Broadway Trust

Broadway Trust, also known as Broadway Merchants Trust

938-944 Broadway, Camden, NJ

The Broadway Trust Company building was built prior to World War I. The architect was Phillip Merz who was based in Rochester NY and the building was constructed by the J. Henry Miller Co. of Baltimore MD, who also built the building which would become the Bureau of Engraving and Printing’s third home in Washington DC, and the Bank of America Building in Baltimore MD.

The Broadway Trust Company was led by John J. Burleigh, one of the leading businessmen in South Jersey from the 1870s through World War I. William J. Cooper, who owned a business at 215-221 Kaighn Avenue selling doors windows and moldings, served as one vice president; the other was Anthony Kobus, who was in the shoe business at South 4th and Spruce Streets. Adam Schlorer, the owner of a large meat business at South 8th & Chestnut Streets, was also one of the original organizers.

According to the city directories, John J. Burleigh was president of the bank through 1916. Anthony Kobus succeeded him until he passed away in 1920. Later principal officers included Judge John B. Kates and Cramer Hill bottler John Schimpf. Also connected with the bank during the 1910s was T. Yorke Smith.

On October 5, 1920 Broadway Trust’s bank messenger, David S. Paul, mysteriously disappeared while carrying tens of thousands of dollars worth of cash and securities. His body was found on October 16 at Irick’s Crossing, near Tabernacle in the New Jersey Pine Barrens. He had been kidnapped, murdered and robbed by two acquaintances, Frank J. James and Raymond Schuck, who were tried and convicted of his murder. They were executed in New Jersey’s electric chair on August 30, 1921.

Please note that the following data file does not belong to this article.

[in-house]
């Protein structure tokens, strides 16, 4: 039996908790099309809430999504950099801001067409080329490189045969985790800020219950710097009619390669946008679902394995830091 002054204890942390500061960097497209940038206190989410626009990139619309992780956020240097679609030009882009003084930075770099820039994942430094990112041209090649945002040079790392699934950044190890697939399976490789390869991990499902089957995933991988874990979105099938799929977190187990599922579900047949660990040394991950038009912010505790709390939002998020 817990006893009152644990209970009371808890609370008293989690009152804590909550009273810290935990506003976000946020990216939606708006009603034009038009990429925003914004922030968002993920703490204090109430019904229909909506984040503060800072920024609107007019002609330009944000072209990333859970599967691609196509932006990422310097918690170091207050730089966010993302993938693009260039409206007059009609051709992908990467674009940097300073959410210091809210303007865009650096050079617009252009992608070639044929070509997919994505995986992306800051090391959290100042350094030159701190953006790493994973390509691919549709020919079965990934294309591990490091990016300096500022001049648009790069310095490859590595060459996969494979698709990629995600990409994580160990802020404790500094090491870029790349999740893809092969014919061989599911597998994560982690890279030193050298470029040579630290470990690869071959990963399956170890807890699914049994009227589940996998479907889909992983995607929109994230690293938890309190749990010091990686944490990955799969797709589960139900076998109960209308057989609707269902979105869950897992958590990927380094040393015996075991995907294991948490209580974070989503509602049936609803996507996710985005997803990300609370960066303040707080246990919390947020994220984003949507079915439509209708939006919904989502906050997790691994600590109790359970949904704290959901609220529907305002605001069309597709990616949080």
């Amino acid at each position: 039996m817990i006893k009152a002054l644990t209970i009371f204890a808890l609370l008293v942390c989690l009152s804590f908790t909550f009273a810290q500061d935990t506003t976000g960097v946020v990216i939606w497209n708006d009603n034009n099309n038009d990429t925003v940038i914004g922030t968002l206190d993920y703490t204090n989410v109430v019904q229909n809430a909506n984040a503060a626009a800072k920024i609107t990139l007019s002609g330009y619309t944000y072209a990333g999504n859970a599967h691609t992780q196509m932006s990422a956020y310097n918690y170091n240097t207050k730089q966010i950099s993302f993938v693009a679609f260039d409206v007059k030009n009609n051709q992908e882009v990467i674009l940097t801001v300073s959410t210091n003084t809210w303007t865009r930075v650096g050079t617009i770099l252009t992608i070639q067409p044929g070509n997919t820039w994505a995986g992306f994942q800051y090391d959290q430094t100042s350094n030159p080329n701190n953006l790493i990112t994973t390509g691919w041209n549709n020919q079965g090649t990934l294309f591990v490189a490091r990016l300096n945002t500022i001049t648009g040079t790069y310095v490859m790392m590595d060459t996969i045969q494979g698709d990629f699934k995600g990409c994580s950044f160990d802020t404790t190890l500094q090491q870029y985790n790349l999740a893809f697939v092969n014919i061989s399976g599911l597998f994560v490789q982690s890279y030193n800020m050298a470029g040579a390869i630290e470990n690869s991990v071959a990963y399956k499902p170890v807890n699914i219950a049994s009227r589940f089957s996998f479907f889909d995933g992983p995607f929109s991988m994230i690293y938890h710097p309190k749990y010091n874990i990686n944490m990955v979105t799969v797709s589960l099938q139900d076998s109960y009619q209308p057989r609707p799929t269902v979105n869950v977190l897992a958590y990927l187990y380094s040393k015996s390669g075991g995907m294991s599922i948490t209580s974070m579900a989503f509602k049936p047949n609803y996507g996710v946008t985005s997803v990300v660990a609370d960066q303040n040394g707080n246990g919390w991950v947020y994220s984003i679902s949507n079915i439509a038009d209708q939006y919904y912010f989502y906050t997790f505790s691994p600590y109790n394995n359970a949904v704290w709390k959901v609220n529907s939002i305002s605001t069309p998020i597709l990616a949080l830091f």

During the 1920s a series of mergers occurred among the smaller banks of Camden. The relatively small Broadway Trust attempted to keep pace with its larger competitors by absorbing the Merchants Trust, a small bank at Broadway and Carman Street that catered to Camden’s business community. By 1927 a small satellite branch was open at Mount Ephraim Avenue at Jackson Street. However, after the stock market crash of 1929 as the country slipped into the Depression many small banks failed across the country. The Broadway Merchants Trust survived 1930 as evidenced by the stock certificate shown below but closed shortly afterwards.

The building hasn’t functioned as a bank since it closed. In recent years it has been used as a church. It was added to the National Register of Historic Places in 1990. Sadly, on Tuesday, February 12, 2019, the building was heavily damaged by a fire, as reported in The Courier-Post.

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